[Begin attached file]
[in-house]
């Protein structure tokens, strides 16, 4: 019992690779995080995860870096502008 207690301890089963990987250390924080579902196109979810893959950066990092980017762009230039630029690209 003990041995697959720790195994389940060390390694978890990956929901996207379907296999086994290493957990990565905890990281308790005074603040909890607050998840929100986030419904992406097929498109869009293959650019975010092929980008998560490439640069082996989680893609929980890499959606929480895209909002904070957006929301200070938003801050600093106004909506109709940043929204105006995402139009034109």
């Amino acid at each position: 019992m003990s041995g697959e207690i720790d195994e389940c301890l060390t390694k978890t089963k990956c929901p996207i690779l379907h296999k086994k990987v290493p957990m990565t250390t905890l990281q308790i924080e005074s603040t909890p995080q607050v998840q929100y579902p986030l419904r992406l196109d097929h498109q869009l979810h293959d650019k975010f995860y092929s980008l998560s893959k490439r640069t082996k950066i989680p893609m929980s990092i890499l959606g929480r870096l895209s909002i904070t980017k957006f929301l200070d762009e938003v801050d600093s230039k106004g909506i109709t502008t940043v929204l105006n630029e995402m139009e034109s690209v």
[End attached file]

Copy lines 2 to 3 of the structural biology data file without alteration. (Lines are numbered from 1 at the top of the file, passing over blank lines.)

């Protein structure tokens, strides 16, 4: 019992690779995080995860870096502008 207690301890089963990987250390924080579902196109979810893959950066990092980017762009230039630029690209 003990041995697959720790195994389940060390390694978890990956929901996207379907296999086994290493957990990565905890990281308790005074603040909890607050998840929100986030419904992406097929498109869009293959650019975010092929980008998560490439640069082996989680893609929980890499959606929480895209909002904070957006929301200070938003801050600093106004909506109709940043929204105006995402139009034109």
């Amino acid at each position: 019992m003990s041995g697959e207690i720790d195994e389940c301890l060390t390694k978890t089963k990956c929901p996207i690779l379907h296999k086994k990987v290493p957990m990565t250390t905890l990281q308790i924080e005074s603040t909890p995080q607050v998840q929100y579902p986030l419904r992406l196109d097929h498109q869009l979810h293959d650019k975010f995860y092929s980008l998560s893959k490439r640069t082996k950066i989680p893609m929980s990092i890499l959606g929480r870096l895209s909002i904070t980017k957006f929301l200070d762009e938003v801050d600093s230039k106004g909506i109709t502008t940043v929204l105006n630029e995402m139009e034109s690209v």